So now there can be no doubt. Even at five per cent short of full fitness, Usain Bolt is still the fastest man on the planet. By some distance.
The pride of Trelawny Parish, Jamaica, gave his seven rivals a metre start out of the blocks in the marquee event of the London 2012 Games, the men's 100m final last night, yet still gunned them all down. He did so in style, shifting into overdrive and clocking the second fastest time in history, 9.63sec.
It was 0.05sec down on the world record Bolt clocked at the world championships in Berlin three years ago but it was faster than his winning run at the Beijing Olympics, 9.69sec. Thus, with an Olympic record time, the 25-year-old sporting phenomenon entered the history books as the first sprinter to cross the line as the winner in two successive men's 100m finals.
It took a failed drugs test by Ben Johnson for Carl Lewis to be upgraded from silver to a repeat gold in Seoul in 1988. Thus, having struck twice, and both times in spectacular fashion, the Lightning Bolt successfully completed his mission to be entered in the annals of track and field as "a legend".
He did so by a margin of 0.12sec, approaching a chasm in sprinting terms. Bolt had to dig deep to do it, though, hauling his way past the American Justin Gatlin at halfway and comfortably resisting the challenge of compatriot Yohan Blake, the training partner he calls "The Beast".
Blake had beaten him twice at the Jamaican trials in Kingston last month, over 100m and 200m, but the 22-year-old had to settle for the consolation of silver in 9.75sec – completing a one-two for Jamaica on the eve of the Caribbean island's 50th anniversary of independence. Gatlin, a two-time drug offender, took bronze in 9.79sec, edging out his compatriot Tyson Gay by 0.01sec. Seven of the eight broke 10 seconds, a first in Olympic history.
The 80,000 crowd loved it – just loved it. "U-sain, U-sain," they chanted as the fastest man on the planet pulled his familiar Lightning Bolt pose. He also performed a somersault in front of the main stand on his clowning victory lap.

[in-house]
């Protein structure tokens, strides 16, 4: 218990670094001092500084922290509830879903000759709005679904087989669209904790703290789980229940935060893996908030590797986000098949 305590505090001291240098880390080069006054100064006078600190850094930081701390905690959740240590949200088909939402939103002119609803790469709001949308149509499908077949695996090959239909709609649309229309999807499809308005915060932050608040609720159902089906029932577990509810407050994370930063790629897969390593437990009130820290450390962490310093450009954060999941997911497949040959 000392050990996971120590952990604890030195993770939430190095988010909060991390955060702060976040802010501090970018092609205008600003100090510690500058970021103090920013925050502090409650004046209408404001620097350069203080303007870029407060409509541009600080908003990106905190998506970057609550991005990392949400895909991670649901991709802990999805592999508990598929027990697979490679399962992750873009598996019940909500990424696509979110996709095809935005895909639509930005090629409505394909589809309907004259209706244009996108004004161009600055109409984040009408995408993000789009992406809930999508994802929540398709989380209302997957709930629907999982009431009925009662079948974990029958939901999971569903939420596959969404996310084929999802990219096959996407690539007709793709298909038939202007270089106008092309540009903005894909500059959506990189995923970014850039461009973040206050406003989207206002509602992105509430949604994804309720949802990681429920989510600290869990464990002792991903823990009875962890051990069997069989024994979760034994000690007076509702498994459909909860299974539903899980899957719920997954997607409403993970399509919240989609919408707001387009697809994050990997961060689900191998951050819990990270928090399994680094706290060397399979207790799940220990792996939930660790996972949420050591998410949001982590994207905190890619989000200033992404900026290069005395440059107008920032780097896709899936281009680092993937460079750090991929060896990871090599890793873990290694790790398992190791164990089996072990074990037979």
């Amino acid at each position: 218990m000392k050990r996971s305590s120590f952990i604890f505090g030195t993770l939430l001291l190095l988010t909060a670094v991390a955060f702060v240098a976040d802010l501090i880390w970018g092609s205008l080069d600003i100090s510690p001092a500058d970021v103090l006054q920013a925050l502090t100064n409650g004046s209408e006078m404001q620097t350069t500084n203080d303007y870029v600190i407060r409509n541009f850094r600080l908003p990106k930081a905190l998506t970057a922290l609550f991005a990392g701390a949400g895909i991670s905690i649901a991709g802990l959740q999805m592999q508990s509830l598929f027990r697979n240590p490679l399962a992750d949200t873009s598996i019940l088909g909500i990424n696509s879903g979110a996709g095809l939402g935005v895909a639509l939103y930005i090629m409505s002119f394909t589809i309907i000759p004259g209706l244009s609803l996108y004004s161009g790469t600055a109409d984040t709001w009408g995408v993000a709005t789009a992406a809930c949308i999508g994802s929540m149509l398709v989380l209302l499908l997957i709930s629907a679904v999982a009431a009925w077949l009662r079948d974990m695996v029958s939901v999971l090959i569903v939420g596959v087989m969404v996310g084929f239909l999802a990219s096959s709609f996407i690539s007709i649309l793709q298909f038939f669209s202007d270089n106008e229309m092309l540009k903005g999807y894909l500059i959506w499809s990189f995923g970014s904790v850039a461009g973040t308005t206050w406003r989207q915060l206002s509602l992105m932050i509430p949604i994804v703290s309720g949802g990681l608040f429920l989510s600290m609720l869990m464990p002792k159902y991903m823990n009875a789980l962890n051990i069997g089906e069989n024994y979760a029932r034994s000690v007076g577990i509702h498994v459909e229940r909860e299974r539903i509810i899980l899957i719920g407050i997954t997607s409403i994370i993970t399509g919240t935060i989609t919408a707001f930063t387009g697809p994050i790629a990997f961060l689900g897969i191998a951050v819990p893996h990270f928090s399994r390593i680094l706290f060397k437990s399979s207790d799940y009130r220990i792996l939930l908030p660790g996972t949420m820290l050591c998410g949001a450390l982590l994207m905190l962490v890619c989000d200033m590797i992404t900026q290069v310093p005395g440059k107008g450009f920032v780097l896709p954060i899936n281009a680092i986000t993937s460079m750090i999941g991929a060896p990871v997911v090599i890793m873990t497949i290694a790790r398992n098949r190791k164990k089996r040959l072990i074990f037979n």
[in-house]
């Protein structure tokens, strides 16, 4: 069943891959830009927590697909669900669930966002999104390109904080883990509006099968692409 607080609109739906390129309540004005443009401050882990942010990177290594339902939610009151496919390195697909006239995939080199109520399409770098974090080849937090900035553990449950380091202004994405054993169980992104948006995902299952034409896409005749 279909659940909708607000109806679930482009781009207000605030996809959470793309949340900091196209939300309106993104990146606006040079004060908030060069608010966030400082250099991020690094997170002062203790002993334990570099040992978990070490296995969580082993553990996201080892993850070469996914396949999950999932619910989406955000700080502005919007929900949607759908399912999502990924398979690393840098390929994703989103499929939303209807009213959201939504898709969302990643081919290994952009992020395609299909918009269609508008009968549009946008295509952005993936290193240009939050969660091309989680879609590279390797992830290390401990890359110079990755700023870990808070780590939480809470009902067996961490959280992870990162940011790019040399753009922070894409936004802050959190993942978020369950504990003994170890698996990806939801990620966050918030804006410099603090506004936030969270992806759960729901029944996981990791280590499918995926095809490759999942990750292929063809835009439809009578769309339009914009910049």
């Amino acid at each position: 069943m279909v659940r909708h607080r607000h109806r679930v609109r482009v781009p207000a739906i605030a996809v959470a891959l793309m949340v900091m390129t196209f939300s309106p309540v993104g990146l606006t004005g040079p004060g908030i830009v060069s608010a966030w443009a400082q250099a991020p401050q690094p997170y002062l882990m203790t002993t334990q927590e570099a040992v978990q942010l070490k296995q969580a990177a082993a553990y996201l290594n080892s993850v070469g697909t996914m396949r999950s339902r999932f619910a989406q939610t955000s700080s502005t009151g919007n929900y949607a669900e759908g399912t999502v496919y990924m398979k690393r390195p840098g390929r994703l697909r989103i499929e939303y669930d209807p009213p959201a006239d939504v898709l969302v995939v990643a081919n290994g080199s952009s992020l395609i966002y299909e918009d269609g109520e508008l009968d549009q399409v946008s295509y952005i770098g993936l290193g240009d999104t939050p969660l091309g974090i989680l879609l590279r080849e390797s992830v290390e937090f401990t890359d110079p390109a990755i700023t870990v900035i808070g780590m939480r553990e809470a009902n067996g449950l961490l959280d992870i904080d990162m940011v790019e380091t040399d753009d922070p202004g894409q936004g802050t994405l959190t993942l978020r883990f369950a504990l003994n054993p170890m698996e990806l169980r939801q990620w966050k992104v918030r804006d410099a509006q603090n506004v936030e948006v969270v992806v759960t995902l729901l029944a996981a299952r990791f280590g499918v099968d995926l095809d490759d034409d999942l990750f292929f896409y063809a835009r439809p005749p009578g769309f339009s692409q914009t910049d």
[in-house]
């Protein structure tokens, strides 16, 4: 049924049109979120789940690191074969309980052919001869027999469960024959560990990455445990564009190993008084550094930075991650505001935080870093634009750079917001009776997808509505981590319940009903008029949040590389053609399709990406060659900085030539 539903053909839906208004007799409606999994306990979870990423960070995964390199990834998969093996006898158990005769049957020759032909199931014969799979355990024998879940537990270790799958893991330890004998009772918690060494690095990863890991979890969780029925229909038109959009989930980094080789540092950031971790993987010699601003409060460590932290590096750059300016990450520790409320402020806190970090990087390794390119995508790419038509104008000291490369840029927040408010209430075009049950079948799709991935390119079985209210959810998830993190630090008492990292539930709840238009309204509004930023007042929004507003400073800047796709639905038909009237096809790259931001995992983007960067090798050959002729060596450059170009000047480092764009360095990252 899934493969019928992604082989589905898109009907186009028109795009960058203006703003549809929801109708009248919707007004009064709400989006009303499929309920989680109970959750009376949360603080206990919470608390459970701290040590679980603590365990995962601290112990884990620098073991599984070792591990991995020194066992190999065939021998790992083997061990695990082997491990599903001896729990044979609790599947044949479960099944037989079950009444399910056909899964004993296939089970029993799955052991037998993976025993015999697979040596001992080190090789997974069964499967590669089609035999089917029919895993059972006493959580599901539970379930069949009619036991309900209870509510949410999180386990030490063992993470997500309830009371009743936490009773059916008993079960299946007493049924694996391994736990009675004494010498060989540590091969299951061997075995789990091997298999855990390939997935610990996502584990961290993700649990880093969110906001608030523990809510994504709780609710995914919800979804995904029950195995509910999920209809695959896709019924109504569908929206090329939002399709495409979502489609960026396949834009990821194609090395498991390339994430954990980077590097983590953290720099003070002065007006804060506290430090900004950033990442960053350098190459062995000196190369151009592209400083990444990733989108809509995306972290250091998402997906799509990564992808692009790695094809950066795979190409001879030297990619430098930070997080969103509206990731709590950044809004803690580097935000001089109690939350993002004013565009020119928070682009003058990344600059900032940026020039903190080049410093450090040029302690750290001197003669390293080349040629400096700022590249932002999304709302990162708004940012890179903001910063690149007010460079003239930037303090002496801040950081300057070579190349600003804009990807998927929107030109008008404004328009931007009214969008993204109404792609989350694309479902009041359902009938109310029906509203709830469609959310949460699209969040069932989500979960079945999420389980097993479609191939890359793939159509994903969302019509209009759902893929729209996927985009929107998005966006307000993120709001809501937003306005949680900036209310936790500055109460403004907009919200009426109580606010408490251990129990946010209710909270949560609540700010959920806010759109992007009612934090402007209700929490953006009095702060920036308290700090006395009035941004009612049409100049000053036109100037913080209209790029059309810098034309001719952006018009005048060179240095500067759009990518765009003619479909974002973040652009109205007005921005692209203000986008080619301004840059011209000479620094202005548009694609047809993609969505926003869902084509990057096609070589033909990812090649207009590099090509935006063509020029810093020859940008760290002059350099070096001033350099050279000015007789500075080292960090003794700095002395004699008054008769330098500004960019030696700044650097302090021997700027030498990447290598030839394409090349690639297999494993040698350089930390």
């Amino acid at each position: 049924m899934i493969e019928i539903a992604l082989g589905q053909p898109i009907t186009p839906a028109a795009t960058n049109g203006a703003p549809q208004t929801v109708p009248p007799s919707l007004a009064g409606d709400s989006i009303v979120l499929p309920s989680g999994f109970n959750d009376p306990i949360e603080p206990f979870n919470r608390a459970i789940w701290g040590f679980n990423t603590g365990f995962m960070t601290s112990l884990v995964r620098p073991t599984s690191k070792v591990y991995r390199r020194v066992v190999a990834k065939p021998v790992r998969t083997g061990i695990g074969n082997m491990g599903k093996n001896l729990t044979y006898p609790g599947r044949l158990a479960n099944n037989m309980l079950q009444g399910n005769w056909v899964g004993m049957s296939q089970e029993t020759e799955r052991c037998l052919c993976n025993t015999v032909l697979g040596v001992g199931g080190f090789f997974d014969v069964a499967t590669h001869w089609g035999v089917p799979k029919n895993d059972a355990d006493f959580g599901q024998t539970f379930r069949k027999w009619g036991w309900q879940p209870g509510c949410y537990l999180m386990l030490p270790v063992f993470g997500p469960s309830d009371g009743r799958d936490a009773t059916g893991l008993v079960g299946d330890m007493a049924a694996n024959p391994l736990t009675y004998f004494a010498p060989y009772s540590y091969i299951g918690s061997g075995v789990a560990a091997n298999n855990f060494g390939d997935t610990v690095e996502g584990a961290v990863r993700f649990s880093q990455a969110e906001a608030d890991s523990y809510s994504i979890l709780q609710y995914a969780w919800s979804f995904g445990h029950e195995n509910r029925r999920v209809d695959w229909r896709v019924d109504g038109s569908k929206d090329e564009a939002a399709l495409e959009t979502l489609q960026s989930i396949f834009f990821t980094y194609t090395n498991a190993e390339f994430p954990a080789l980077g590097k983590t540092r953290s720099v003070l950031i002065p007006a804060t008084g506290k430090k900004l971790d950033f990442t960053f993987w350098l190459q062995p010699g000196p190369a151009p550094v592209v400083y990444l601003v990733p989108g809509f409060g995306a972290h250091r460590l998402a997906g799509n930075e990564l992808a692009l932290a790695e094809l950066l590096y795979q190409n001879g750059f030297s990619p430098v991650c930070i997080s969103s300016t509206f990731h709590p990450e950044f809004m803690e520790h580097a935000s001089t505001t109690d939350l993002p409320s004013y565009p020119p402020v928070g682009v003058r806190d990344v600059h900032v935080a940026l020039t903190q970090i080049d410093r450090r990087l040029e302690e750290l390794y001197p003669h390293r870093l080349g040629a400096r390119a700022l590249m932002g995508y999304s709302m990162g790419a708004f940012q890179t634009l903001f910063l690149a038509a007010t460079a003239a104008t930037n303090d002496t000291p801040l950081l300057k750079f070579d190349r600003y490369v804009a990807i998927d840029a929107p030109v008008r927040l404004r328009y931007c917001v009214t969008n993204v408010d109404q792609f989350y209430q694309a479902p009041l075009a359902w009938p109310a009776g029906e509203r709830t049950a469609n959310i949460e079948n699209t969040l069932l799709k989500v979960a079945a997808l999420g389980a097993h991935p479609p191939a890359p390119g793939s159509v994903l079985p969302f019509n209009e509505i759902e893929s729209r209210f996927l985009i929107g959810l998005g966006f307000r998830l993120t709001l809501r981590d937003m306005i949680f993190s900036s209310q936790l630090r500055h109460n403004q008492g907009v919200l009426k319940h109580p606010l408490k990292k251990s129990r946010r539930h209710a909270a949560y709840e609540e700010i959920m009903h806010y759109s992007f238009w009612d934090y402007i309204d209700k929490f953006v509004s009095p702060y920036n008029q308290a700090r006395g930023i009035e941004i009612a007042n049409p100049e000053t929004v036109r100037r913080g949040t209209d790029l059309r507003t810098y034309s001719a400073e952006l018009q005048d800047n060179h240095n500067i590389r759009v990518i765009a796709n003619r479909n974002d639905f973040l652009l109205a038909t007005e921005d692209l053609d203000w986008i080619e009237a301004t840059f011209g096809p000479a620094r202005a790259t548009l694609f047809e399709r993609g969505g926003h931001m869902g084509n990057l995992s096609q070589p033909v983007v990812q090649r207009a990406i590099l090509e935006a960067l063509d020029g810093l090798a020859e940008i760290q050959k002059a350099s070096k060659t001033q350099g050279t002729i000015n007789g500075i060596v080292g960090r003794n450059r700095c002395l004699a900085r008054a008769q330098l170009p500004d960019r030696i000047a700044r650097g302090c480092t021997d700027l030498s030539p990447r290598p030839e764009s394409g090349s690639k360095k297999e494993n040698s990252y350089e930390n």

The prevailing atmosphere was nothing like as electric as it had been on "Super Saturday", when Jessica Ennis, Greg Rutherford and Mo Farah plundered three golds for Britain in 45 minutes. Still, on a night when local girl Christine Ohuruogu raised the British track and field medal tally to four, with silver in the 400m, Bolt was happy enough.
"It was wonderful," he said of the acclamation he received in the stadium. "I knew it was going to be like this. There wasn't a doubt in my mind."
There had been a momentary doubt about the outcome of the race. "I was slightly worried about my start," Bolt confessed, though a bottle was also thrown towards his blocks from the crowd as the gun fired. Late last night the Metropolitan Police confirmed a man had been arrested.
"I slipped a little in the blocks," Bolt added. "I don't have the best reactions, but I secured it and that's the key. My coach told me to stop worrying about the start and concentrate on the end because that's my best."
Thus it proved. Blake, Bolt's stable mate in Glen Mills' Racers Track Club, might have taken advantage of his lack of fitness and form at the Jamaican trials, but the 22-year-old was no match for him when Olympic gold was on the line. "He works harder than me," Bolt said, "but I knew what I needed to do and I have great talent. He will do better next time because he was a little bit stressed this time."
Blake will not have long to wait for a shot at vengeance. The pair meet again in the 200m. The heats are tomorrow, the semi-finals on Wednesday and the final on Thursday.
Last night, though, Blake was content to have played second fiddle. "Usain is the fastest man in the world and I've got a silver medal; what more could I ask for?" he said. "To be the second fastest man in the world behind Usain is an honour."
It is that. Four years ago in Beijing Bolt looked unbeatable all the way. Over the past two years his shield of invincibility had taken a few piercings, though.
The scoliosis that plagued him in his time as a teenage prodigy has returned to trouble him. There was a loss to Gay in Stockholm in August 2010 and two to Blake at the Jamaican trials. There was the false start disqualification in last year's world championship 100m final. There has also been a hamstring problem of late.
Bolt arrived in London saying that he was "95 per cent fit" and "ready to roll". His performance in the heats on Saturday gave little away. He stumbled out of his blocks but swiftly moved into cruise control, winning with consummate ease in 10.08sec.
The question of his true form carried over into the semi-finals last night. Again he was slow out of the blocks but this time the thrust of acceleration was evident, taking Bolt a stride clear of the field before he eased down 12m from the line, winning in 9.87sec.
All three Britons exited at the semi-finals stage – Dwain Chambers, James Dasaolu and teenager Adam Gemili, the latter doing so in third place in his race behind Blake and Gay, clocking 10.06sec.
There was one question left to be answered. Did Bolt have enough in the tank to see off Blake and Gatlin? The answer came in an emphatic 9.63sec.
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